All Nonfiction Bullying Books Academic Author Interviews Celebrity interviews College Articles College Essays Educator of the Year Heroes Interviews Memoir Personal Experience Sports Travel & CultureAll Opinions Bullying Current Events / Politics Discrimination Drugs / Alcohol / Smoking Entertainment / Celebrities Environment Love / Relationships Movies / Music / TV Pop Culture / Trends School / College Social Issues / Civics Spirituality / Religion Sports / Hobbies
- Summer Guide
- College Guide
- Author Interviews
- Celebrity interviews
- College Articles
- College Essays
- Educator of the Year
- Personal Experience
- Travel & Culture
- Current Events / Politics
- Drugs / Alcohol / Smoking
- Entertainment / Celebrities
- Love / Relationships
- Movies / Music / TV
- Pop Culture / Trends
- School / College
- Social Issues / Civics
- Spirituality / Religion
- Sports / Hobbies
- Community Service
- Letters to the Editor
- Pride & Prejudice
- What Matters
A True Test of Courage MAG
Atticus Finch (in To Kill a Mockingbird) said: “Courage is when you know you’re licked before you begin, but you begin anyway, and you see it through no matter what.”
I thought about those words as I lay on the mat, attempting to breathe, trying to hold back tears. Once again I had lost, and I felt horrible.
It wasn’t like anyone was watching me get pummeled. But those kicks to my shins, those punches to my already swollen eyes, those knees to my solar plexus all made me feel horrible for not being as good as I wanted to be. That’s what brought the tears.
Disappointment, not the pain, stung my swelling eyes.
“You good to go?” my opponent mumbled, his voice almost dripping with the pity he felt for the bruised, sweating lump of meat that just happened to be me. “You know, you can take a break if you want.”
Great! I just got my butt whipped by a nice guy! How humiliating!
“Naw, I’m good,” I lied, getting up on shaky knees, knowing I would soon be on my back again for the millionth time.
Hands up, sweating, barely breathing, throwing weak jabs that didn’t connect, I continued my feeble attempt to defend myself. The worst part was that my opponent wasn’t even trying. Shaking his head, obviously perplexed at why anyone as miserable as me would purposely step onto a mixed martial arts mat, he just threw a few weak combos that made me even more tired.
The worst thing was that he was taking pity on me; not trying but still hurting me, inside and out.
A kick to my already gone knees, and down I went, again.
“You all right?” he asked, holding his hand out to help me up.
“Yup, I’m okay,” I lied again as I was helped up by the guy who just knocked me even lower into the pit of my despair.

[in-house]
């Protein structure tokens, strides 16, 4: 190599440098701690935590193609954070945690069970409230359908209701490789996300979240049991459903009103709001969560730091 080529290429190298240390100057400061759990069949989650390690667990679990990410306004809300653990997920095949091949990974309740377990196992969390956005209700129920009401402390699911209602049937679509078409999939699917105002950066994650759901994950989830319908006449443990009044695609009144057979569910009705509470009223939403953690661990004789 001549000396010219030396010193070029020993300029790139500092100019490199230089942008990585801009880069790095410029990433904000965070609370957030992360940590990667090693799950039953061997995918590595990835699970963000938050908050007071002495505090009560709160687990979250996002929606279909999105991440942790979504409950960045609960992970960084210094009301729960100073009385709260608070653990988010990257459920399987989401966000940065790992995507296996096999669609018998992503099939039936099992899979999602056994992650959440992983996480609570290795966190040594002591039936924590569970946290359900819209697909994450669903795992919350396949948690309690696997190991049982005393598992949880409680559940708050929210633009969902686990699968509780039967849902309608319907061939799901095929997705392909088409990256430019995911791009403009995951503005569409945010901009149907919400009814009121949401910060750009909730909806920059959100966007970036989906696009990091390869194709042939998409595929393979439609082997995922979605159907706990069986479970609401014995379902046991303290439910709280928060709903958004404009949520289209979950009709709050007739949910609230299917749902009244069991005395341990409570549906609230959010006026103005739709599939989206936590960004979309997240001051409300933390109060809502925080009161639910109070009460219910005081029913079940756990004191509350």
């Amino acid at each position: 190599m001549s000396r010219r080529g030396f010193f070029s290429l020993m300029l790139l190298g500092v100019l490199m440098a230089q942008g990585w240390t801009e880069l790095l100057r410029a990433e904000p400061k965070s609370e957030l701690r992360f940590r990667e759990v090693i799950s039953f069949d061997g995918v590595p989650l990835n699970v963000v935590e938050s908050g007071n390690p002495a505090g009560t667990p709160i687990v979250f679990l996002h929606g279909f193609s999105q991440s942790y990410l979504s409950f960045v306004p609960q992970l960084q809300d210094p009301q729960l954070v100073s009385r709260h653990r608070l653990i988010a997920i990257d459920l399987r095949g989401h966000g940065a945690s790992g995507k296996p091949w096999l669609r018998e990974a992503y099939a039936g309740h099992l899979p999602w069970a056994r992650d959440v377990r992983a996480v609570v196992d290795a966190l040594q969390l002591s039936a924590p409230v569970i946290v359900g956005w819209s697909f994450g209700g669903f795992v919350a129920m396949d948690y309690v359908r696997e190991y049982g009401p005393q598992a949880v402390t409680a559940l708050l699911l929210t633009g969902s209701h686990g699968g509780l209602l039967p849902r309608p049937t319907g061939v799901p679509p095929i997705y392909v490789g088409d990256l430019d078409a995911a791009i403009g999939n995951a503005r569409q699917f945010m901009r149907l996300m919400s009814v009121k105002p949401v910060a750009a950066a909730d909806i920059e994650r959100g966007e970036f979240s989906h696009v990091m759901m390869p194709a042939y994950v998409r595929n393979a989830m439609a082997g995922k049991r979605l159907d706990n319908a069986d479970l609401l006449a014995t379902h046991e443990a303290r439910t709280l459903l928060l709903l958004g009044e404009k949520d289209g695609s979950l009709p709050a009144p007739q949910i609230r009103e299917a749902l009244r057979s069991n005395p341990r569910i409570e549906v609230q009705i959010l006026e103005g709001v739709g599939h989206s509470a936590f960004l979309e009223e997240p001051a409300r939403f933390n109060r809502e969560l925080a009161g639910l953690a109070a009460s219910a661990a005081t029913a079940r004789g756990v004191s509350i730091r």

“Hey, Zach, you good to go a round with me?” Randy, the instructor, called to me.
“Yeah, let’s go.”
We touched gloves, both of us dripping sweat even before we began. I threw some jabs, barely hurting him. He threw a huge kick to my leg; it went numb with pain, and I almost fell.
“Keep your hands up,” Randy said as he popped me in the nose.
Pain throbbed in my nose and my legs as I put my hands up, trying to protect my already bruised and battered face. Panting, huffing, grunting, I kept getting battered by his onslaught of punches, kicks, knees, and elbows, trying not to fall or slip on the sweaty mats.
He rushed me, grabbing my head in a Muy Thai clinch, and I almost passed out from the pain when he threw his knees into me. With the wind knocked out of me and barely conscious, I dropped my hands and he popped me in the nose again.
I felt tears coming as I tried to breathe, to control the pain, to stay conscious.
“Come on … fight. Come at me,” Randy goaded, trying to get me mad enough to fight, and succeeding.
I charged at him and threw what I thought were big punches, but he blocked them and threw me to the mat. I grunted as he landed on top of me and tried to protect myself as he rained down punches and elbows.
My god, what did I get myself into? I thought I was better than this. Maybe I should just stop and lie in a corner, curled up in the fetal position.
“Protect yourself. Fight back. Pull my head down,” Randy instructed me.
I grabbed his head and pulled it down to my chest so he couldn’t hit me.
“Good, now pound the crap outta my head,” he yelled.
As soon as I began to pound his head, the bell sounded.
“All right, that’s good for today,” Randy said as he helped me up. “You did good. I hope you’ll stick with this and come back.”
“I’ll try,” I said as I put my shoes on and got ready to leave. I felt like my nose was running, but then I tasted blood.
As I left, I knew I had to go back or I would always feel like a loser. I had to prove that I could fight. I had to prove it – not to the guys, but to myself.
Anyone can win. That’s the easy part of competing. The real test is whether you go back when you know you won’t win. That’s the true test of courage.